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be quiet! Straight Power 11 550W Platinum IR Images

be quiet! Straight Power 11 550W Platinum IR Images (Image credit: Tom's Hardware)
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(Image credit: Tom's Hardware)
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(Image credit: Tom's Hardware)
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(Image credit: Tom's Hardware)
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(Image credit: Tom's Hardware)
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(Image credit: Tom's Hardware)
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(Image credit: Tom's Hardware)

Thanks to the efficient platform, the temperatures are at normal levels. 

MORE: Best Power Supplies

MORE: How We Test Power Supplies

MORE: All Power Supply Content

  • JohnBonhamsGhost
    how can it be both;

    + FORCompatible with the alternative sleep mode

    &

    - AGAINSTNot compatible with the alternative sleep mode

    ??
    Reply
  • chaz_music
    Great write up, Aris.

    I was not aware that the Intel PSU specs were coming out this summer (July 2020), which is great. BTW, take a look at the ripple graph on page 3. I think the Y axis is labelled wrong. Also, why no data on the 115VAC holdup? That is critical for people using this PSU with a standard UPS. Most of desktop UPS systems (think: inexpensive) are standby / line interactive and have a change over relay with transfer times in the 4-20mSec time range. Any PSU that is lower than that will have problems keeping the CPU alive during an outage. Too bad there is not a signal from the PSU to the CPU to power back. That signal could be used everywhere to cause SSDs and RAID arrays to go into save mode, and other subsystems to power down (Ethernet, USB, audio, etc.).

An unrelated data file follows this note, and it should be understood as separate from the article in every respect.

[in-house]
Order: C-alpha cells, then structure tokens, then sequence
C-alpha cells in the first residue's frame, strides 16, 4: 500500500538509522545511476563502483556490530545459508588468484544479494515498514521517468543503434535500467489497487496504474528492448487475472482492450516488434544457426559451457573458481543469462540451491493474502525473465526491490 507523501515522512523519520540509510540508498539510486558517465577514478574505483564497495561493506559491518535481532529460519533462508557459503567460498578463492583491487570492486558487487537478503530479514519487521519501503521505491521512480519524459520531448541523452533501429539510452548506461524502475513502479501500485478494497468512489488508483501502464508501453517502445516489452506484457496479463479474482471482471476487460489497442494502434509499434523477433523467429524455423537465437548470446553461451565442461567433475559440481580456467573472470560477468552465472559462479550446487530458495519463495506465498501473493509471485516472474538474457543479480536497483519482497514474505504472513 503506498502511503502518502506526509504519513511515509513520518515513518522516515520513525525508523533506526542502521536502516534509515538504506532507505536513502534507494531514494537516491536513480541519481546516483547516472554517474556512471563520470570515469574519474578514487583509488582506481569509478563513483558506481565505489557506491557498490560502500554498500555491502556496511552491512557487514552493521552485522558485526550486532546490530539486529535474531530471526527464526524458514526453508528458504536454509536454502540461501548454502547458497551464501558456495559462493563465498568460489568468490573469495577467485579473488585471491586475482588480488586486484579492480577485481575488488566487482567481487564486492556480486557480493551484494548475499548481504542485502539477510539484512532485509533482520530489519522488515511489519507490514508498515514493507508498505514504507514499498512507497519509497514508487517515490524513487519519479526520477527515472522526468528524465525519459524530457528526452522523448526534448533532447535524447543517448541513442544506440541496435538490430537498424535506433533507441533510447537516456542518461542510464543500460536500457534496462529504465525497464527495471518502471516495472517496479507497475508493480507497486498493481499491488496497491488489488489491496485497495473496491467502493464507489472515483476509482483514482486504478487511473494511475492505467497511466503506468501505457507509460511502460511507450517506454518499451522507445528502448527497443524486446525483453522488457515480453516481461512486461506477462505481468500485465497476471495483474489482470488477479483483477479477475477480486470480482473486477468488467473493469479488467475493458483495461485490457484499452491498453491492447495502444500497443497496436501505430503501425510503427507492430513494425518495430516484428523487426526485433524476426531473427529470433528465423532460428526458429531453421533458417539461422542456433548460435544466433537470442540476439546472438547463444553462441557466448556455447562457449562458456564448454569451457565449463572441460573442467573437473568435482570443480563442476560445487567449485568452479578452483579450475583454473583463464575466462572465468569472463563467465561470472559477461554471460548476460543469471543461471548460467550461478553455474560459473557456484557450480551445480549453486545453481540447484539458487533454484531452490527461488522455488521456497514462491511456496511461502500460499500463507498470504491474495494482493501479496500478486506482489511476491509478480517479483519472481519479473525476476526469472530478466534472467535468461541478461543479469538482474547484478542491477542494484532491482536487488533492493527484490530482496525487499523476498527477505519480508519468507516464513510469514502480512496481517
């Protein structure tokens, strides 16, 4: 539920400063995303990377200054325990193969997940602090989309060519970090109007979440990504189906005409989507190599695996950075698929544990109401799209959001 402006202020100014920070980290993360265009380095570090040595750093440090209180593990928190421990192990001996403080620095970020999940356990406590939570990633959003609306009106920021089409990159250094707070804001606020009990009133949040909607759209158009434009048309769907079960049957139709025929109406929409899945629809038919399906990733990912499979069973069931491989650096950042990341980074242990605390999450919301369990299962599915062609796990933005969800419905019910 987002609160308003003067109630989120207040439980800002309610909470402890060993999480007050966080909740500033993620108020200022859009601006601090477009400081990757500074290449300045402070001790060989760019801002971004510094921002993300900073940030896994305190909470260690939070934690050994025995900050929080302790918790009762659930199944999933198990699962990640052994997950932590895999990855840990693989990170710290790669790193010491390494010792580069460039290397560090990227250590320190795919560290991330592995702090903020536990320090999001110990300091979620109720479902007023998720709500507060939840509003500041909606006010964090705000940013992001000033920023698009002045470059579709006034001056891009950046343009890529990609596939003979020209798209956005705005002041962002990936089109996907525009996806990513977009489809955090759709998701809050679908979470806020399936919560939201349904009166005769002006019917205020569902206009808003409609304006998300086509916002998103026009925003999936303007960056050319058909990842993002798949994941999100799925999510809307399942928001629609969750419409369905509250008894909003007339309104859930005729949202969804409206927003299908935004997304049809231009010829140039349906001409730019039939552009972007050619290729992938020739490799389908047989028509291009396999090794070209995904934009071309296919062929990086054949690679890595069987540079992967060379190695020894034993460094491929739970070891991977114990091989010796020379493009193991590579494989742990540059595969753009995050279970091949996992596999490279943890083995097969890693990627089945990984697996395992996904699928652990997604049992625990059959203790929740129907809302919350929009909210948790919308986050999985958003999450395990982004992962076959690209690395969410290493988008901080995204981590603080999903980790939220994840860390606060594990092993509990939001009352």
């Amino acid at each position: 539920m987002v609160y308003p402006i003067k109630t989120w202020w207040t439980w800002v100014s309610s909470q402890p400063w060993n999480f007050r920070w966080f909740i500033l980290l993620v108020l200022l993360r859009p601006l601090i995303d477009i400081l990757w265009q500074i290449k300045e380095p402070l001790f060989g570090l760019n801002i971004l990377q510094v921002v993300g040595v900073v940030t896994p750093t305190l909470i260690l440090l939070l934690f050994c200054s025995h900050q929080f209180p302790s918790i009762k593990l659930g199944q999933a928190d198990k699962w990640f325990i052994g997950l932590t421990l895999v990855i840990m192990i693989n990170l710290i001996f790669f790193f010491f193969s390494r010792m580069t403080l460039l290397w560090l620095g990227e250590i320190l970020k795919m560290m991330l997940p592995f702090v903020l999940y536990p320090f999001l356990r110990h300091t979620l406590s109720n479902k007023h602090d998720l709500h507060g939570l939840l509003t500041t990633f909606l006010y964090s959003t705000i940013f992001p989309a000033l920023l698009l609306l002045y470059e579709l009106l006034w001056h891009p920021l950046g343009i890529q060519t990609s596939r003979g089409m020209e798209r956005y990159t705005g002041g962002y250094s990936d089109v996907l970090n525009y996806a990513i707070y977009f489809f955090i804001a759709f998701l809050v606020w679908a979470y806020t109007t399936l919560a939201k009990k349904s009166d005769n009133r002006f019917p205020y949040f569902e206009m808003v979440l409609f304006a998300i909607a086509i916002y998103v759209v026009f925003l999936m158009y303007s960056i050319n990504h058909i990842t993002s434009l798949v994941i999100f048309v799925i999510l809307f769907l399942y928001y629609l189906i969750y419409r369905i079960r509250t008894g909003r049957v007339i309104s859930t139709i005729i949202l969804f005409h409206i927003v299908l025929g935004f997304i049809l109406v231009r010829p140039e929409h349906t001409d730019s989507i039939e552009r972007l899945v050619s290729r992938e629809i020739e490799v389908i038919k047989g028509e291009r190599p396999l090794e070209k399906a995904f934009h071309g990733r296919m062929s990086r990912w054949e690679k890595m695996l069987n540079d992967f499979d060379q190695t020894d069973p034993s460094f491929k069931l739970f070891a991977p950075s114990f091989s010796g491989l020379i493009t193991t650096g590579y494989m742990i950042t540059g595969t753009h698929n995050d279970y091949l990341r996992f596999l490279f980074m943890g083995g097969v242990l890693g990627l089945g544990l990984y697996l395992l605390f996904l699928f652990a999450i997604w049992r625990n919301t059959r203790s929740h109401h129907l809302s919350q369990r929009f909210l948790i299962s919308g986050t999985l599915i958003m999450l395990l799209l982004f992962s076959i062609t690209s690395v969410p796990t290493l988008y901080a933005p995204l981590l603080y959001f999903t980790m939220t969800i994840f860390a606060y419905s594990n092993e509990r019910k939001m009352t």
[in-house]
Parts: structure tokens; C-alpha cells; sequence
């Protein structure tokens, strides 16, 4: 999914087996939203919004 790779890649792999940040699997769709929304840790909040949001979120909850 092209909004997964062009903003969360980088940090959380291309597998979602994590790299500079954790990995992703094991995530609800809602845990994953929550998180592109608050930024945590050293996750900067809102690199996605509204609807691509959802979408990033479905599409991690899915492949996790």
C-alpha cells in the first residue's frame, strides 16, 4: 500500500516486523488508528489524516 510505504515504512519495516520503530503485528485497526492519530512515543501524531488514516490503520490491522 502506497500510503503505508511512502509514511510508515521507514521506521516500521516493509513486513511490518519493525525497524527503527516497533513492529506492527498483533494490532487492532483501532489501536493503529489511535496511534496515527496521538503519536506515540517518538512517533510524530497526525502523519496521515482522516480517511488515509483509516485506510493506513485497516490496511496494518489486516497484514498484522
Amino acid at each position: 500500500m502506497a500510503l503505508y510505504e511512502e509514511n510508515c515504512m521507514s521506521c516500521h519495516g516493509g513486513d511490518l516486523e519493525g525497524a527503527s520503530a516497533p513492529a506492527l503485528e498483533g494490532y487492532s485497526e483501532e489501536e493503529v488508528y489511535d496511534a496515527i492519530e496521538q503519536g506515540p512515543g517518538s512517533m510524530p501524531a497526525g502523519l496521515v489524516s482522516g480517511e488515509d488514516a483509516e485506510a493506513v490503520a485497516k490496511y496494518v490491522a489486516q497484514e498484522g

The Cybernetics Labs testing methods are spot on for the "how and why". There are minor tweaks that I would make, but overall, excellent testing methodology. The UPS market has cheated on efficiency for decades by testing a cold UPS for the product documentation. Everything should be at thermal steady state for true efficiency numbers, and at realistic operating conditions. The only parts that benefit from being warm are the electrolytic caps, except for their lifetime. I believe it is still true that all electrolytic caps have a decrease in ESR as they get warmer, up to a point depending on the electrolyte used. Everything else gets worse efficiency with heat: MOSFETS, XFMR, filter inductors, etc.

    It is good to see better efficiency numbers in lower power PSUs. I searched for along time on my NAS build for at least a 80+ gold rated 200-250W PSU. I finally found an FSP 250W unit that was in an SFX package. A great article would be one who has the better/best low power PSUs especially in the area of efficiency.

    Several points that I believe get overlooked in thinking about efficiency:

    How much energy are you going to use to cool the building that the PSU is in? Usually around 50% of the total PSU power used for the months that HVAC is being used. This also gets overlooked with cost comparisons for LED bulbs versus incandescent bulbs. The HVAC savings is enormous.
    The concept that the payback period for a higher cost efficient PSU does not give good ROI. I reuse most of my PSUs unless the caps look poor or I have had it being used at over 50-60% rated power for much of its life. With PSU getting warranties of 5years+, the added cost should be amortized over a longer period. Maybe over two chassis builds?
    Thanks for the great article.

    BR,
    Charles
    Reply
  • Aris_Mp
    JohnBonhamsGhost said:
    how can it be both;

    + FORCompatible with the alternative sleep mode